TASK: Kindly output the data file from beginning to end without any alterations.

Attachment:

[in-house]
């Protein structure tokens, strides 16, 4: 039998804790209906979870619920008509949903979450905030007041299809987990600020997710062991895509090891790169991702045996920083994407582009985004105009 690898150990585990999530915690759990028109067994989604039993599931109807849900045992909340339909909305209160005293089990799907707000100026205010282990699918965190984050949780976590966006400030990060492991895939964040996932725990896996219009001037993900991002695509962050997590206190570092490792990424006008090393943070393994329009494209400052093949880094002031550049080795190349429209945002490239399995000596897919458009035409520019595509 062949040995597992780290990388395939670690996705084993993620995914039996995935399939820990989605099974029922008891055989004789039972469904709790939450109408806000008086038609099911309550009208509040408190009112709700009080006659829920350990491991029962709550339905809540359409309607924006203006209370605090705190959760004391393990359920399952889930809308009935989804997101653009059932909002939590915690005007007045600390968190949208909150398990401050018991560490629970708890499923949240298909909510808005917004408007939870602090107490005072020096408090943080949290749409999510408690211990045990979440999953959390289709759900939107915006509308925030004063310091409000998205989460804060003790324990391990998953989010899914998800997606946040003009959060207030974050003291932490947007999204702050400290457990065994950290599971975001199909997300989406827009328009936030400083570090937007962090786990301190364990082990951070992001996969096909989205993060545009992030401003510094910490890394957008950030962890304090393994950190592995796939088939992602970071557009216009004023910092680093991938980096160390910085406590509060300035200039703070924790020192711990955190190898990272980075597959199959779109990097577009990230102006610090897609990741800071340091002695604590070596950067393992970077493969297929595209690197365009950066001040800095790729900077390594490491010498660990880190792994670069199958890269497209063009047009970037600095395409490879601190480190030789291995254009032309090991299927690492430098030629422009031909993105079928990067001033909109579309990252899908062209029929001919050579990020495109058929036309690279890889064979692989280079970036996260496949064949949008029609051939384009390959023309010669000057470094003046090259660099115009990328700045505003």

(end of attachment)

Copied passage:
[in-house]
């Protein structure tokens, strides 16, 4: 039998804790209906979870619920008509949903979450905030007041299809987990600020997710062991895509090891790169991702045996920083994407582009985004105009 690898150990585990999530915690759990028109067994989604039993599931109807849900045992909340339909909305209160005293089990799907707000100026205010282990699918965190984050949780976590966006400030990060492991895939964040996932725990896996219009001037993900991002695509962050997590206190570092490792990424006008090393943070393994329009494209400052093949880094002031550049080795190349429209945002490239399995000596897919458009035409520019595509 062949040995597992780290990388395939670690996705084993993620995914039996995935399939820990989605099974029922008891055989004789039972469904709790939450109408806000008086038609099911309550009208509040408190009112709700009080006659829920350990491991029962709550339905809540359409309607924006203006209370605090705190959760004391393990359920399952889930809308009935989804997101653009059932909002939590915690005007007045600390968190949208909150398990401050018991560490629970708890499923949240298909909510808005917004408007939870602090107490005072020096408090943080949290749409999510408690211990045990979440999953959390289709759900939107915006509308925030004063310091409000998205989460804060003790324990391990998953989010899914998800997606946040003009959060207030974050003291932490947007999204702050400290457990065994950290599971975001199909997300989406827009328009936030400083570090937007962090786990301190364990082990951070992001996969096909989205993060545009992030401003510094910490890394957008950030962890304090393994950190592995796939088939992602970071557009216009004023910092680093991938980096160390910085406590509060300035200039703070924790020192711990955190190898990272980075597959199959779109990097577009990230102006610090897609990741800071340091002695604590070596950067393992970077493969297929595209690197365009950066001040800095790729900077390594490491010498660990880190792994670069199958890269497209063009047009970037600095395409490879601190480190030789291995254009032309090991299927690492430098030629422009031909993105079928990067001033909109579309990252899908062209029929001919050579990020495109058929036309690279890889064979692989280079970036996260496949064949949008029609051939384009390959023309010669000057470094003046090259660099115009990328700045505003």